After spending nearly a day getting Open Modelica running on my MacBook, I decided to write things down to hopefully help others in the group avoid the problems and ambiguities I encountered. My Mac operating system is OS X 10.11.6 at this time.
At the start of the installation, I had two accounts on my computer: Admin and ray, with admin and regular user privileges, respectively. Following directions on the Open Modelica download page, I downloaded MacPorts, skipping the Xcode installation entirely without any problems so far. I used my own account but made sure MacPorts installed in the root directory. Next,
echo rsync://build.openmodelica.org/macports/ >> /opt/local/etc/macports/sources.conf
which would not work even from the Admin account – permission was denied because the file sources.conf was owned by wheel and so I could not append the path above. To solve this, I enabled my root account, logged into it, and finally was able to execute this command. I then switched to Admin, enabled admin privileges for ray to add that account to the sudo list. I then went back to account ray and did everything from there (not from root as specified on the OpenModelica page). I then
sudo port selfupdate
sudo port install gcc44
sudo port install openmodelica-devel +libraries
which all went well except for some warnings during the gcc installation.
At this point, Modelica was installed as basically a set of libraries – looking in /Applications/MacPorts, no applications were found. So then I went to to the OpenModelica OMEdit page and downloaded from nightly builds/mac/binaries/release the 1.12.0 version .mkpg and installed that. That not only gave me OMEdit.app but also OMNotebook.app, OMShell.app, and Python 2.7 – more on that next. Note that all of the Modelica software above takes about 6-7 GB of space.
To check if things are working, the following should produce a plot of a bouncing ball (note that the location of BouncingBall.mo may be different for you). To start, click on OMShell.app and then enter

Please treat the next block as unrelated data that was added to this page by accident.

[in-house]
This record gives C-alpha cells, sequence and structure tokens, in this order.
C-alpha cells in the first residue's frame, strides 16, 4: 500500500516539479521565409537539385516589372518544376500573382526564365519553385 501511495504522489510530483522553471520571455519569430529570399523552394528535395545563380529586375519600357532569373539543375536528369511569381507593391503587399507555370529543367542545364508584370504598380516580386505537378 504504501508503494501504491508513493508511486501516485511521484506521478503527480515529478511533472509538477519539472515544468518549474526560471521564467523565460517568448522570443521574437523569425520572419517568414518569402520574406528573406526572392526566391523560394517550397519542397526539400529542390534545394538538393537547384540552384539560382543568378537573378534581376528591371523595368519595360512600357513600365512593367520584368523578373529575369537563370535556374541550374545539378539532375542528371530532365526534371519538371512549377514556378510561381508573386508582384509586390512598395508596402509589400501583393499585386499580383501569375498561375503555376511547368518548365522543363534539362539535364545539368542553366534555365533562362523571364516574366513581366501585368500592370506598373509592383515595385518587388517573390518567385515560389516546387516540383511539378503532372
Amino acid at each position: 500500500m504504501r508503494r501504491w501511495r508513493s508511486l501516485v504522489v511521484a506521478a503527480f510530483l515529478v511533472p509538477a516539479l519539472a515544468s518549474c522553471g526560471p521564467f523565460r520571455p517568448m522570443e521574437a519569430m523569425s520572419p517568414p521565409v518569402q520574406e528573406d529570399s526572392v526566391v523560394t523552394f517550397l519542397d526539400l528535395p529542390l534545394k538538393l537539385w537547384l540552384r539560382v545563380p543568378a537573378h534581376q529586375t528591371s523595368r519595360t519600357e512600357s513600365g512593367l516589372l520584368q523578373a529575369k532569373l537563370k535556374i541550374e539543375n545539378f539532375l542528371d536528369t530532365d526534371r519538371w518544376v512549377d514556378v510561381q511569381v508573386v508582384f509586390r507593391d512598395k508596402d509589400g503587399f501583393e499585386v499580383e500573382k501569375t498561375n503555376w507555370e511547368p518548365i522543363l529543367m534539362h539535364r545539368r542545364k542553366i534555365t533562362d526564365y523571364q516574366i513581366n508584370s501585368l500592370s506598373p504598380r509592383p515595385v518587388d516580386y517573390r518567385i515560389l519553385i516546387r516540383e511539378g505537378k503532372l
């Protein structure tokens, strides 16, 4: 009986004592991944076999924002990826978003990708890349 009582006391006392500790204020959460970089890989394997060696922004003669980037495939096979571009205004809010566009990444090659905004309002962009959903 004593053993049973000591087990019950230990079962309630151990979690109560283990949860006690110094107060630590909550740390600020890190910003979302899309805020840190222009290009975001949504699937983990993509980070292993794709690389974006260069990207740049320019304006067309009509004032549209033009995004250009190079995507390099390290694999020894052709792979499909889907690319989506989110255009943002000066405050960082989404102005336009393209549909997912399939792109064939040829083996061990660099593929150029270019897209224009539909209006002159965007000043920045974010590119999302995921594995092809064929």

To test my own ODE model, I first created the file test.mo located on my desktop and containing:
model firstODE “First order initial value problem”
Real x “State variable”;
x = 2 “Initial condition”;
der(x) = 1-x;
simulate(firstODE, startTime=0, stopTime=3)
Note that loadFile() will return a false if there are syntax errors or special characters in the test.mo file.
After adding a 0.5 TB SSD to my laptop I needed to reinstall Python. I’ve used the Enthought distribution in that past because the version of Python that comes with OS X does not have PyLab and other packages we use. Since the previous time I installed it, Enthought seems to have wrapped its Python distribution with a deployment manager environment EDM. This works well for me because I always use Python from the command-line interface. After installation of EDM, I needed to install the packages we use by opening a terminal window and
to install the edm shell and then
edm install scipy
edm install matplotlib
edm install pyside
edm install networkx
and more. Note that pyside is needed for matplotlib to work because it provides the GUI toolkit Qt necessary to display the plots. To run a python script
edm python myscript.py
and to use python interactively
I also installed Enthought’s canopy which provides a graphical Python package manager and an interactive analysis environment that includes a code editor, IPython window, and simplified Jupyter access. I downloaded the 64-bit macOS Python 2.7b distribution which includes everything we need except networkx which can be downloaded using the Canopy package manager. Note that the first time I opened the Canopy editor, I had to Reset the python environment… through Canopy Tools => Troubleshoot menu.
I have been using the same distribution of LaTeX for 10 years. Therefore, I’m going to try MacTeX 2018 since it seems to include every package we use (including ChemFig?) and TeXShop as the front end. After downloading and installing it, everything worked perfectly.